There was a dream I had as a child – and now, as a man, I have had the good fortune to be able to live out that dream: I have begun to explore Europe… At least once a year I have seized the opportunity; I buy a ticket, or perhaps hire a car, and embark on another adventure. I have visited some of the most distant and exotic corners of the world, and I remember how as a child, when I woke up, the first thing I saw was a large map of the world on my wall. I knew the names of all the great cities of the world, I collected globes, I had every edition of the National Geographic – and it was my secret dream that one day I would visit all those distant places that I imagined. And I did it!
Now that I’ve seen so much of the world it is always hard to answer the question of where I would like one day to return. Every place I have been has had its own story and been a special experience for me. But Europe – if we can call it a ‘place’ – is somewhere I can return to again and again and never cease to feel I am exploring. To every country in Europe I have returned and found them to be always both safe and beautiful
To travel in Europe there is no need to plan – better to just pack your bags and set out … Whatever mode of transport you choose , car, camper, train, plane, is not so important as who is with you on your travels. Or you may choose to travel alone and enjoy some of the freedom that will give you, and the many chances it will offer you to meet new people. The only important thing is that you just go. You will gain much new knowledge on the way – but for sure the more you learn the more you will be aware how little you know, and how many wonderful people there are in the world! Just go, because life is too short and you have to do what you love.
Where to go? When I first went travelling I went to the well known tourist towns, but I have since found that I prefer to get away from such places. The best thing for me is to get to know people, to take rooms with locals, be it a hotel, a hostel, or a simple room. I have sometimes slept in a camper or car – but I would advise against it because lack of sleep will certainly detract from the pleasure of your trip! Travelling by car or motorbike will maximise your freedom to go wherever you feel, stop when you like and where you like, and maybe to see the country more from a local’s point of view.
If you play a sport that may, if you are lucky, give you a chance to see something of the world. Another of my childhood memories is of pressing my face against the window of a bus and watching the world go by. That way I got to know every village and hamlet along the coast road and inland. Now it disturbs me if my companion falls asleep while we travel and misses so much. It is one thing that I have learnt: the more you see of the world the more you will appreciate the place where you live.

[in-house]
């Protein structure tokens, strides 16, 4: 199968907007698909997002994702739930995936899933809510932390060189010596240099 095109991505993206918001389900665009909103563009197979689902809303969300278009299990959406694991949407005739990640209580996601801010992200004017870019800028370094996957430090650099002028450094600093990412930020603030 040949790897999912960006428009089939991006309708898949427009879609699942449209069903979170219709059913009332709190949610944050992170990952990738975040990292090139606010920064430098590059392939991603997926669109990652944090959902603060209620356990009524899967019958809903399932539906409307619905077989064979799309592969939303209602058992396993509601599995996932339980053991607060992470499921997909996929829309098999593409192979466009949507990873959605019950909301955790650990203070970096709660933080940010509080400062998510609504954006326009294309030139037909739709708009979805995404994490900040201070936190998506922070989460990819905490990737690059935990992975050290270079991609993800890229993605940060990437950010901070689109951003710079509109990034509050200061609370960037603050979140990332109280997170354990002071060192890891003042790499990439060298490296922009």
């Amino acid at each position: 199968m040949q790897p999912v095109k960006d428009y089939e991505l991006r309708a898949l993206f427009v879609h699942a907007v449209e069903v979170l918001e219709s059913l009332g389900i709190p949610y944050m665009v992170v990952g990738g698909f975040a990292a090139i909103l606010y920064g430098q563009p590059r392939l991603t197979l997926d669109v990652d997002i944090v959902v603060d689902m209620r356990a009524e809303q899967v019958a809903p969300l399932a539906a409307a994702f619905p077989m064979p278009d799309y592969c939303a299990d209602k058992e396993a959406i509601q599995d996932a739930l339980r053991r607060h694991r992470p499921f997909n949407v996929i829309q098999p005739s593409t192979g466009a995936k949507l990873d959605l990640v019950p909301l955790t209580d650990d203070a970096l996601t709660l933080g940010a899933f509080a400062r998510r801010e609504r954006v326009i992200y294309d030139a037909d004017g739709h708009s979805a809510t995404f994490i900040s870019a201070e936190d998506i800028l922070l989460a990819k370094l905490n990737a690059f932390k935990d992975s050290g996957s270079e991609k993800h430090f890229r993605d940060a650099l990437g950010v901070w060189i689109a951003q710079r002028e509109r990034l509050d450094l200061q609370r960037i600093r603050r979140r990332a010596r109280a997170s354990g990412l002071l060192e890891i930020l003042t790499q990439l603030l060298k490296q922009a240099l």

Let’s set out on our journey to the four corners of the world – and begin by heading south. We will take the car, or course. We will start very early in the morning as we face some seriously bad roads on our way to Montenegro.
Three hours of driving will bring us to the border of Albania. The country of Eagles and Skanderbeg may surprise you in many ways. Here you will see many contrasts in culture of way of life. You will encounter both horse-drawn carts and the most expensive cars, shacks and three-storey building, and ordinary roads that are more like race tracks. The police seem to have no control over the speed of traffic, and two lanes are often treated as if they were four. Tirana will certainly be a pleasant surprise: it is more attractively arranged than half the better known cities of Europe.
The only problem with Tirana is that if you don’t have GPS you may have trouble finding your way out of it again, as there are almost no road signs! It is quite a good road that takes us out into the countryside. We avoid the coast road as the infrastructure, rather reminiscent of Neum and Herceg Novi, is really bad. We cross the border into Greece and keep going towards Athens and the Peleponnese. They also have their ‘Peljesac bridge’, but in Patras the bridge really exists and the toll costs 100 kuna.
Are there any similarities to be found between us and Greece? There is at least one: the cafes are full, and for everything else they have time to put it off until tomorrow. A journey through the Peloponnese could be compared with Dalmatia, because of the sun, the sea and the beautiful bays. I had imagined Athens a little differently, as a return to the past, but it’s now just a really filthy city full of graffiti. The Acropolis offers a better view than the nearby roof top bars. Greece is still deeply in debt – but that really does not seem to worry them too much.